Saturday, June 26, 2010
Friday, March 26, 2010
Sometimes I meet people that fascinate me. I enjoy chatting with them and listening to the WAY they think as much as to WHAT they think.
That’s how I feel about Neal.
Neal is a security guard and quite frankly, I would have no problem trusting him to do the right thing in any given scary situation. He’s tall and carries himself with confidence. He knows what he needs to do and he does it.
He works the night shift and yet always seems downright perky when I see him in the morning. He is usually headed home as I am headed to work.
Neal is a part of our little think-tank group that rides my early morning bus. Before the sun is up, we can be found chatting about anything from politics to a good place to eat to our families of origin and the dysfunction therein.
What makes Neal so interesting is that he is so smart. He remembers details more than anyone I’ve ever known. At the same time, he can spout statistics and while I think I’m a fairly smart person, he will use terms I’ve never heard of which often leads me to ask what it means.
Neal has been diagnosed with Asperger's. It’s a form of Autism.
Doesn’t seem to hold him back in the least and I appreciate that. I reflect on myself as an educated, high functioning person and I can’t tell you how many times my issues have held me back in life.
I board the bus a couple of stops before Neal, when he climbs in, he always greets me by name. I like that. It’s important to everyone on this planet to be known and valued. Being called by name has been shown to be the single most respectful thing that you can do for another person.
Neal has taught me that people have value. He’s taught me that regardless of what you have been told as a child or what your perceived issues are, you have value and can go far with a bit of determination.
I appreciate Neal and am very glad to have met him.
Thursday, March 25, 2010
Mr. Granger lives about three blocks from me so we are on the same bus quite a lot. He moves at the speed of a snail and often people on the various buses get cranky because he takes so long getting on and off.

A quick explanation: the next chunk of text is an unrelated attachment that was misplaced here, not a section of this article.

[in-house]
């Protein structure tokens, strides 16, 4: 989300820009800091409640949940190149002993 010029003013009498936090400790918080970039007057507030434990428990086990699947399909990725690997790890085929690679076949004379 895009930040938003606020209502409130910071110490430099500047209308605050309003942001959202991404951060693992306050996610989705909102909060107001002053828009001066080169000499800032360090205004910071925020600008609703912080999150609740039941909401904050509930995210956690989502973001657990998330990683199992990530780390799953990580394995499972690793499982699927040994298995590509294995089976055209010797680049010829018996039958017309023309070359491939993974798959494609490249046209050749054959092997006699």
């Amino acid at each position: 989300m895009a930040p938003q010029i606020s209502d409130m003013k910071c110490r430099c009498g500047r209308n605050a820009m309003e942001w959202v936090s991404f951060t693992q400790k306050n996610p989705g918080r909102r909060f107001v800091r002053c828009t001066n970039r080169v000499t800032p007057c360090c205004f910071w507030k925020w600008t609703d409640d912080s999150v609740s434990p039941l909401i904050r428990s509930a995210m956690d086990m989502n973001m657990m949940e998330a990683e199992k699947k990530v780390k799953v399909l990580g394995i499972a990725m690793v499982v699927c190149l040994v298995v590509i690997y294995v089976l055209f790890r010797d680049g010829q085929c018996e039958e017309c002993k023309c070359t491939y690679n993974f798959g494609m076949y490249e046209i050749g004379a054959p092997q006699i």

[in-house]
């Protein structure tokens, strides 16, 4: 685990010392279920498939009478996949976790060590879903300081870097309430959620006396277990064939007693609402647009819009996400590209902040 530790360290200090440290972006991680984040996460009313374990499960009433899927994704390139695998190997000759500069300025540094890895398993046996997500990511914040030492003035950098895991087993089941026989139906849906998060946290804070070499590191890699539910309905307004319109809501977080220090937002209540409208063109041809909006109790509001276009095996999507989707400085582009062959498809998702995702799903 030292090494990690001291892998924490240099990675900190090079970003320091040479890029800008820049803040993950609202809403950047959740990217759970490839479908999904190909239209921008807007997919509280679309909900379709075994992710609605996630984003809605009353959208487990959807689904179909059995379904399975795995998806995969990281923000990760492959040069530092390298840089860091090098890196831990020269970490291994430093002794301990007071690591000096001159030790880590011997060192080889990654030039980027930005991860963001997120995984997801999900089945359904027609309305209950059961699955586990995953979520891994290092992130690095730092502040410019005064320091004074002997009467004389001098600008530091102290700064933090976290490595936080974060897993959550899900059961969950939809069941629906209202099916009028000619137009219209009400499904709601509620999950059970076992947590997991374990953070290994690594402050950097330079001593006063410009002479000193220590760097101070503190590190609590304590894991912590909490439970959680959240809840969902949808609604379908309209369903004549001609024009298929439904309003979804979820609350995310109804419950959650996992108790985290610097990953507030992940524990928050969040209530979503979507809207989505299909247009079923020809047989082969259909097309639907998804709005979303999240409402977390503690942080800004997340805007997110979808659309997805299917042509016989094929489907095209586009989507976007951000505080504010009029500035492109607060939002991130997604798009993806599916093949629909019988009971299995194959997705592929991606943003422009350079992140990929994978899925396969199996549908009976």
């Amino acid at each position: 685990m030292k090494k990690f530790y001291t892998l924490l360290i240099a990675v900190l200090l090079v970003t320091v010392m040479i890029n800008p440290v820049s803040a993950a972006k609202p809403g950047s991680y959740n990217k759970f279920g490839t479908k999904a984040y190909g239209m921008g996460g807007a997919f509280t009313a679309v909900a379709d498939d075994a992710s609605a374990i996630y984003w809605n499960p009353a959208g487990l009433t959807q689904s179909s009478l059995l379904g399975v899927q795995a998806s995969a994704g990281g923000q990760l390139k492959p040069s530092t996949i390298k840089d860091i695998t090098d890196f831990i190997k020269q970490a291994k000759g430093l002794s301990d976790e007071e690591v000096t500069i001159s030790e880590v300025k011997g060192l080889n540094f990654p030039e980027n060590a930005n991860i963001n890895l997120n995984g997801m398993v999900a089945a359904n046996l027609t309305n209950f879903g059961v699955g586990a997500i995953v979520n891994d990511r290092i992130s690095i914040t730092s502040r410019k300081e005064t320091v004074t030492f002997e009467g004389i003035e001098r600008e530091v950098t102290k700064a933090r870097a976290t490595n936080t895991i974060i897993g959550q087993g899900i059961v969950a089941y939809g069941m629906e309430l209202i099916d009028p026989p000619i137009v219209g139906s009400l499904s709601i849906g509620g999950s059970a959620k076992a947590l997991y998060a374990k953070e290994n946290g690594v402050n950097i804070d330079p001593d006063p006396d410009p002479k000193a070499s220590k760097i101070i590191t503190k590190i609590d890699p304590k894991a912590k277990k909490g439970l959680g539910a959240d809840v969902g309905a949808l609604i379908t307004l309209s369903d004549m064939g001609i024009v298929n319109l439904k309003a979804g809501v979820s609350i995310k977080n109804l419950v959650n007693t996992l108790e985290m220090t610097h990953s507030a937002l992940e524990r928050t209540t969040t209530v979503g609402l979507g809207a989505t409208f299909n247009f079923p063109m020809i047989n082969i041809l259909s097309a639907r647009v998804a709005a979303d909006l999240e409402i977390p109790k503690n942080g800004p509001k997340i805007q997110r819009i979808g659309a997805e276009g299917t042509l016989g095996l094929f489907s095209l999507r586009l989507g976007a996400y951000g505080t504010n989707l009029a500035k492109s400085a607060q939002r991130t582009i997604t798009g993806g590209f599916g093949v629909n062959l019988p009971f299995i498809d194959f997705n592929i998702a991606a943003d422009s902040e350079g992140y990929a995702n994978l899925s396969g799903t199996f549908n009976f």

He yells when he talks. Hearing problem. But still, he always makes me smile when I chat with him. He's friendly and he has stories to tell. I love listening to them.
Last night, I asked him how old he was. He'll be 83 next summer. Then he said, "I'm finally getting old".
He broke his hip last year. He's been using a walker ever since. And yet, he told me last night if he can get the transfer from the 7 Bus to the 3 Bus down, he'll be able to stay out later.
I asked him how late he'd be staying out and he said, "Nine or ten".
"Where would you go?"
He didn't answer. He uses his hearing issue selectively I think.
Last night our mutual bus was late.
As we sat in the cool evening air, he shared that he would like to ride the train before he died but that he wouldn't be able to get up the steps with his walker.
I shared that I ride the train every day and that they have ramps and will hold the doors open for him until he is on. His eyes lit up so big, it made mine fill with tears.
He wants to go east for the day. Take the train across the mountains and then have lunch and come back. He said he wanted to do it at the end of April and would call the trains and make plans.
I like Mr. Granger. He's an entertainment. He also shows me that hopes and dreams are exciting at any age.
Tuesday, March 23, 2010
Once you are out of the fog created by these relationships, it becomes apparent that it is really hard to actually connect with people. Distance has a level of safety about it.
After the initial trauma of the discard, I did really well to go to work and look after my children. It was all I could do as I tried to find the person I once was. I never made eye contact with anyone less they destroy me further. The brutal manipulation that these types of relationships foist upon people leads to a painful recovery indeed.
The recovery is difficult because one must ponder secrets left by our family of origin to find out the how’s and why’s that lead us to be open to abuse in the first place.
When I finally lifted my head and took a deep breath, I decided that I would begin to reach out, smile at strangers, and begin conversations. I literally had to force myself to be friendly.
I am pretty sure I will never be in an actual relationship again, but I also don’t think that being alone is a bad thing. Everywhere I go now, the Universe and I believe God, opens doors. I’ve met the most interesting people just by being willing to listen to their stories.
I am going to post these encounters here as a reminder that there is life after narcissistic abuse and that good people can be found any place if we are willing to be open.